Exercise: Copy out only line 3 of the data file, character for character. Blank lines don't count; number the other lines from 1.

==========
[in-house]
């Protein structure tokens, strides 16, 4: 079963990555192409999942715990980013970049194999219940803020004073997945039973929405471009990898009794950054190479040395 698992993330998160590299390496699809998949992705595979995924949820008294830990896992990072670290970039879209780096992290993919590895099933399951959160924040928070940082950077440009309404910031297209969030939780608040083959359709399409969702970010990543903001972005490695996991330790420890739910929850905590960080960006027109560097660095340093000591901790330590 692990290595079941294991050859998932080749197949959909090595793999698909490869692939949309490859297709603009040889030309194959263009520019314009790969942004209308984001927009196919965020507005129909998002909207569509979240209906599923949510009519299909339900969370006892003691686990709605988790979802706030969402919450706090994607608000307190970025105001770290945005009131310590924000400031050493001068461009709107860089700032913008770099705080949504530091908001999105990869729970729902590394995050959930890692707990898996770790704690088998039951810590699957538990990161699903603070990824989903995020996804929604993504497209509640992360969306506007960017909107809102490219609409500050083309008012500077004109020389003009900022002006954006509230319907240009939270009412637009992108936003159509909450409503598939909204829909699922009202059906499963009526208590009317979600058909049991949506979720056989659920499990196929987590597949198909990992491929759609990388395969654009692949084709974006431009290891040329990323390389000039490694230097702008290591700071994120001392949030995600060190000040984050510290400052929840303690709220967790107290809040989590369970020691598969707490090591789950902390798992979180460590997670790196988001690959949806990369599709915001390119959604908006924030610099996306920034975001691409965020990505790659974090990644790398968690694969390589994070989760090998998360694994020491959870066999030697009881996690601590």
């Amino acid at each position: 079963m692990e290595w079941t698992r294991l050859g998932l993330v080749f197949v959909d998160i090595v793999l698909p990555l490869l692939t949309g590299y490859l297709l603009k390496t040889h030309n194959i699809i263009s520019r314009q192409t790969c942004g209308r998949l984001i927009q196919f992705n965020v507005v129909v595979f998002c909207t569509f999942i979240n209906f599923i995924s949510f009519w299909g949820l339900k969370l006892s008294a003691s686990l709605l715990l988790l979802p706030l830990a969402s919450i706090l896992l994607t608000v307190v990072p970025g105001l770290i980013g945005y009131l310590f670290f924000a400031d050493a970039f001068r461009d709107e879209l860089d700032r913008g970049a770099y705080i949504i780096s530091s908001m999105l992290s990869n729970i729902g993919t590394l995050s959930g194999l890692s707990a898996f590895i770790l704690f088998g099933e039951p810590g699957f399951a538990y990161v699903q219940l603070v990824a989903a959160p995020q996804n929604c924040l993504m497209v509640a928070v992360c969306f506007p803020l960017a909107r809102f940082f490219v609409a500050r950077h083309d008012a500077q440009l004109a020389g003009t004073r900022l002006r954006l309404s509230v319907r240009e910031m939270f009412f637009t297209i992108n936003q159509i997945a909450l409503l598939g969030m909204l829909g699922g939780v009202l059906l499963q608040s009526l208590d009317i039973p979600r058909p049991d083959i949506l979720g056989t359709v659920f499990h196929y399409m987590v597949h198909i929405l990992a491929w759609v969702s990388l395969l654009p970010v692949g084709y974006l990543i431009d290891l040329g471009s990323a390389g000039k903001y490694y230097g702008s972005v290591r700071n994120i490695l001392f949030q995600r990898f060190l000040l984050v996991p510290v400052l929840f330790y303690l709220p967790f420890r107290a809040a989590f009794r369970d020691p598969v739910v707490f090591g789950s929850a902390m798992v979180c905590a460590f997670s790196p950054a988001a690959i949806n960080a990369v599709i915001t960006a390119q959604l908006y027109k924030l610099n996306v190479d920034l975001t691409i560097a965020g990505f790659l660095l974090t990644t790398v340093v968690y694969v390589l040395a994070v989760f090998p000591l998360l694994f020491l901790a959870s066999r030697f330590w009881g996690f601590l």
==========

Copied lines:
């Amino acid at each position: 079963m692990e290595w079941t698992r294991l050859g998932l993330v080749f197949v959909d998160i090595v793999l698909p990555l490869l692939t949309g590299y490859l297709l603009k390496t040889h030309n194959i699809i263009s520019r314009q192409t790969c942004g209308r998949l984001i927009q196919f992705n965020v507005v129909v595979f998002c909207t569509f999942i979240n209906f599923i995924s949510f009519w299909g949820l339900k969370l006892s008294a003691s686990l709605l715990l988790l979802p706030l830990a969402s919450i706090l896992l994607t608000v307190v990072p970025g105001l770290i980013g945005y009131l310590f670290f924000a400031d050493a970039f001068r461009d709107e879209l860089d700032r913008g970049a770099y705080i949504i780096s530091s908001m999105l992290s990869n729970i729902g993919t590394l995050s959930g194999l890692s707990a898996f590895i770790l704690f088998g099933e039951p810590g699957f399951a538990y990161v699903q219940l603070v990824a989903a959160p995020q996804n929604c924040l993504m497209v509640a928070v992360c969306f506007p803020l960017a909107r809102f940082f490219v609409a500050r950077h083309d008012a500077q440009l004109a020389g003009t004073r900022l002006r954006l309404s509230v319907r240009e910031m939270f009412f637009t297209i992108n936003q159509i997945a909450l409503l598939g969030m909204l829909g699922g939780v009202l059906l499963q608040s009526l208590d009317i039973p979600r058909p049991d083959i949506l979720g056989t359709v659920f499990h196929y399409m987590v597949h198909i929405l990992a491929w759609v969702s990388l395969l654009p970010v692949g084709y974006l990543i431009d290891l040329g471009s990323a390389g000039k903001y490694y230097g702008s972005v290591r700071n994120i490695l001392f949030q995600r990898f060190l000040l984050v996991p510290v400052l929840f330790y303690l709220p967790f420890r107290a809040a989590f009794r369970d020691p598969v739910v707490f090591g789950s929850a902390m798992v979180c905590a460590f997670s790196p950054a988001a690959i949806n960080a990369v599709i915001t960006a390119q959604l908006y027109k924030l610099n996306v190479d920034l975001t691409i560097a965020g990505f790659l660095l974090t990644t790398v340093v968690y694969v390589l040395a994070v989760f090998p000591l998360l694994f020491l901790a959870s066999r030697f330590w009881g996690f601590l």